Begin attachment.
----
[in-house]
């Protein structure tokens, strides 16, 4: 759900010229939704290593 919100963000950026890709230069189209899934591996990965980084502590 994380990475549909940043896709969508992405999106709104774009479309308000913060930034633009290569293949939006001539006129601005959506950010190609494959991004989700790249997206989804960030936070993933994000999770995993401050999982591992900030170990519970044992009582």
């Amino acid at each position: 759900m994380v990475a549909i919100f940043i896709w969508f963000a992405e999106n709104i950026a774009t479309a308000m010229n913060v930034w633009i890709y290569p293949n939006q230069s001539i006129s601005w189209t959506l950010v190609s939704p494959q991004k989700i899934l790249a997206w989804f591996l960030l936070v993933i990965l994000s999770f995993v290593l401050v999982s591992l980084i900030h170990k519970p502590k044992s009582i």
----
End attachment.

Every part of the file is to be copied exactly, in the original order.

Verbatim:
[in-house]
């Protein structure tokens, strides 16, 4: 759900010229939704290593 919100963000950026890709230069189209899934591996990965980084502590 994380990475549909940043896709969508992405999106709104774009479309308000913060930034633009290569293949939006001539006129601005959506950010190609494959991004989700790249997206989804960030936070993933994000999770995993401050999982591992900030170990519970044992009582």
């Amino acid at each position: 759900m994380v990475a549909i919100f940043i896709w969508f963000a992405e999106n709104i950026a774009t479309a308000m010229n913060v930034w633009i890709y290569p293949n939006q230069s001539i006129s601005w189209t959506l950010v190609s939704p494959q991004k989700i899934l790249a997206w989804f591996l960030l936070v993933i990965l994000s999770f995993v290593l401050v999982s591992l980084i900030h170990k519970p502590k044992s009582i």